San Juan Mayor Carmen Yulín Cruz, informed of the remarks on CNN Friday, was stunned. Much of the island is still unreachable by aide workers due to damaged infrastructure, and horrific stories of shortages of clean water, food and electricity are still streaming out of the island more than a week following the storm’s landfall.

“Well, maybe from where she’s standing it’s a good news story,” Cruz said after seeing a clip of Duke’s remarks. “When you are drinking from a creek, it’s not a good news story. When you don’t have food for a baby, it’s not a good news story. When you have to pull people down from their buildings — I’m sorry, but that really upsets me and frustrates me.”

Cruz said the acting secretary should “come down here and visit the towns, and then make a statement like that.”

“This is — Damnit, this is not a good news story,” the mayor said, adding: “It is not a good news story when people are dying when they don’t have dialysis, and when their generators aren’t working and their oxygen is not providing for them.”

“Where is there good news here?” she said.

The Trump administration, including President Trump himself, has criticized the media for not showing the federal recovery effort in Puerto Rico in a good enough light. But Trump and others have also paid special attention to Puerto Rico’s debt in recent days, prompting concern that the fiscal oversight board to which Congress last year delegated financial authority over the island would prioritize bondholders over Puerto Ricans’ recovery needs.

Watch below via CNN:

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The White House has launched a probe of the use of private email accounts by senior aides, Politico reported Thursday, citing four unnamed officials familiar with the matter.

The probe comes on the heels of a Politico investigation that found that several current and former senior White House staff — including Jared Kushner, Ivanka Trump, Gary Cohn, Steve Bannon and Reince Priebus — used private email accounts.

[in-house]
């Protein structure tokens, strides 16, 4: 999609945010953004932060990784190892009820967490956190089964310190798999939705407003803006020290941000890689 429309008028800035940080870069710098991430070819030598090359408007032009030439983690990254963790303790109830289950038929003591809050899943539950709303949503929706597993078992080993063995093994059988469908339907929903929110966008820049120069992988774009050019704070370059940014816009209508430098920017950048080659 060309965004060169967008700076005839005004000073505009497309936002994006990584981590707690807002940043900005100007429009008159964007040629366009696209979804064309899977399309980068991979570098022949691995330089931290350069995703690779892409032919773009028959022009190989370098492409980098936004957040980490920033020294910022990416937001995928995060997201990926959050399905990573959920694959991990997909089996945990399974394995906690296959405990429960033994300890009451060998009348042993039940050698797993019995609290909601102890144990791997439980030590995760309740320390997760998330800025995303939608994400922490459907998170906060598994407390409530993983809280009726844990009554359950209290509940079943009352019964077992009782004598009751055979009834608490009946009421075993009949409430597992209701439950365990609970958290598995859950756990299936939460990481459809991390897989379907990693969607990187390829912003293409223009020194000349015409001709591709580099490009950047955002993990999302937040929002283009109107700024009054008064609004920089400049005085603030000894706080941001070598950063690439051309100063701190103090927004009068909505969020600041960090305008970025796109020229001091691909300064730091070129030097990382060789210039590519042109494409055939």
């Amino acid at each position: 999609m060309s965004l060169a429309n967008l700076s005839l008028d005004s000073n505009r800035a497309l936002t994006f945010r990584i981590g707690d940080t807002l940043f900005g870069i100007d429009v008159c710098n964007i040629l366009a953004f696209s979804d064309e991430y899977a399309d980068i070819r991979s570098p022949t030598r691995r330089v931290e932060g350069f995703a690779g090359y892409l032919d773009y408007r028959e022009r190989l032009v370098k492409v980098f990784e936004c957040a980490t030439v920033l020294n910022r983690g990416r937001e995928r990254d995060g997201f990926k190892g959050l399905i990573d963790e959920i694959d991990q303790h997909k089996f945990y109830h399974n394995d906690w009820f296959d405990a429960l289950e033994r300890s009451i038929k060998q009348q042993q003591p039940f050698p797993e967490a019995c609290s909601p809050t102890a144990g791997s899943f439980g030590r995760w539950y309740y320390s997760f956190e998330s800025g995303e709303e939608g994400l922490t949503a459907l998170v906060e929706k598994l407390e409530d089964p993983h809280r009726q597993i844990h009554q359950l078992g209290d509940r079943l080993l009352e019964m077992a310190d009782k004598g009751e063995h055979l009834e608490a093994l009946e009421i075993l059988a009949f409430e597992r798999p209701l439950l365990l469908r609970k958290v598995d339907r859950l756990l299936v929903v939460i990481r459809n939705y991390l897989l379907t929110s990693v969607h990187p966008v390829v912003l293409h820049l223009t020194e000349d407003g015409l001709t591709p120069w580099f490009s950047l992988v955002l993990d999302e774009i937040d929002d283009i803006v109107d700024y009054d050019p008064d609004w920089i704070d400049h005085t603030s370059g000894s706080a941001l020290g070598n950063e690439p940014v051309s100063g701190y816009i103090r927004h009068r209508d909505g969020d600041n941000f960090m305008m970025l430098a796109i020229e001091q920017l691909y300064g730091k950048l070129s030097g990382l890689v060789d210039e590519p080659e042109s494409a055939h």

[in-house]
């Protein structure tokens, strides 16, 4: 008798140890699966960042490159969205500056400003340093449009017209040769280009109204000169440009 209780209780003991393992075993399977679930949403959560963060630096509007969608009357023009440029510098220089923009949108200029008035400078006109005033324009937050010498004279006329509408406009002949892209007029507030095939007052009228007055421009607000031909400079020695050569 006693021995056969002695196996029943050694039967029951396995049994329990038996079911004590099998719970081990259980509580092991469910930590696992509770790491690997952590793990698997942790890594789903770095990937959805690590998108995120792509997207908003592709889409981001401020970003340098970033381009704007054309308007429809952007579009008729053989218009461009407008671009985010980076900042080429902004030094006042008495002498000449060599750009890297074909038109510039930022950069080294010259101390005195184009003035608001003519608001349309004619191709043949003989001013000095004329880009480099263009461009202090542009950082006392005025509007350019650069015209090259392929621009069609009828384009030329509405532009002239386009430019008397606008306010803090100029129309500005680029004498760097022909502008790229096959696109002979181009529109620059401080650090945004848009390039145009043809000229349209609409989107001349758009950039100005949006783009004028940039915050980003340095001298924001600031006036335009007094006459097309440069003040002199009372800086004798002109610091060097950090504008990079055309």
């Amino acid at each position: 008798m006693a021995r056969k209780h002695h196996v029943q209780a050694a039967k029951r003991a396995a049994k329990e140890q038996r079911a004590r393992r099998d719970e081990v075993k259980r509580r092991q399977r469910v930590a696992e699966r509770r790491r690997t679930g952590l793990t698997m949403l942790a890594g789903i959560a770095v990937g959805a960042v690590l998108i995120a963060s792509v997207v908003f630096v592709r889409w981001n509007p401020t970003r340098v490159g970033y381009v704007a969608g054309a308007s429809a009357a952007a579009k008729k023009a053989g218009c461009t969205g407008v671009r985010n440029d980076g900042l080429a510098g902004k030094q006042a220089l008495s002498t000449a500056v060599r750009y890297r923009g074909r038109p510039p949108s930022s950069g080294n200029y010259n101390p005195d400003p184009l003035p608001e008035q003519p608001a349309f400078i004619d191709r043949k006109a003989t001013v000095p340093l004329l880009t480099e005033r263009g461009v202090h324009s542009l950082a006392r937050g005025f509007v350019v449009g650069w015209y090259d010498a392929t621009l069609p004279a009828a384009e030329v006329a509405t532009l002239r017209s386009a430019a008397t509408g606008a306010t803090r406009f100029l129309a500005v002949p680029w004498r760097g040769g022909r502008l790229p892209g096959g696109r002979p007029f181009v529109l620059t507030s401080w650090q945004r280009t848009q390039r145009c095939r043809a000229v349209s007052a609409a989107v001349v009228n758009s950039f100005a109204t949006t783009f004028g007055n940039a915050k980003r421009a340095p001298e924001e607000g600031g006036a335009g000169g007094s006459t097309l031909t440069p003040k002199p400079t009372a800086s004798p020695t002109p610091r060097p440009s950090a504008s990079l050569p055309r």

It is illegal to conduct official business on a non-government email account without preserving the emails for record keeping.

President Donald Trump turned Hillary Clinton’s use of a private email server as secretary of state into a key attack against her, leading chants of “lock her up” and promising to prosecute Clinton once in office (he went back on that promise after the election).

One of Politico’s unnamed sources said the White House counsel’s office was reviewing the private accounts in order to determine if any messages were relevant to the congressional or special counsel investigations of Russian meddling in the 2016 election.

CNN reported Thursday night that Kushner did not share the existence of his private email account with Senate Intelligence Committee staffers in a private interview, reportedly angering the committee chair and vice chair.

“The Committee was concerned to learn of this additional email account from the news media, rather than from you, in your closed staff interview,” Chairman Richard Burr (R-NC) and Vice Chairman Mark Warner (D-VA) wrote in a letter to Kushner published by CNN.

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Sen. Thad Cochran (R-MS) said Thursday that he will return to the Senate on Oct. 16 following “recent treatment for urological issues.” President Donald Trump has incorrectly referred to the senator as “hospitalized” several times.

Trump blamed Cochran multiple times for not being in Washington to vote to repeal Obamacare in time to use the Senate’s reconciliation procedure, which would require a simple 50-vote majority to pass the legislation.

However, even with Cochran, three Republican senators had announced their opposition to the effort, ending any chance of its passage.

“I will return to the Senate on October 16 in order to continue work on the appropriations process and participate in upcoming debates on the budget and tax reform,” Cochran said in a statement.

White House press secretary Sarah Huckabee Sanders said Thursday that when Trump claimed to “have the votes” to pass the Graham-Cassidy Obamacare repeal measure — even though he didn’t have the votes — he really meant that “we have the votes on the substance, but not necessarily on the process.”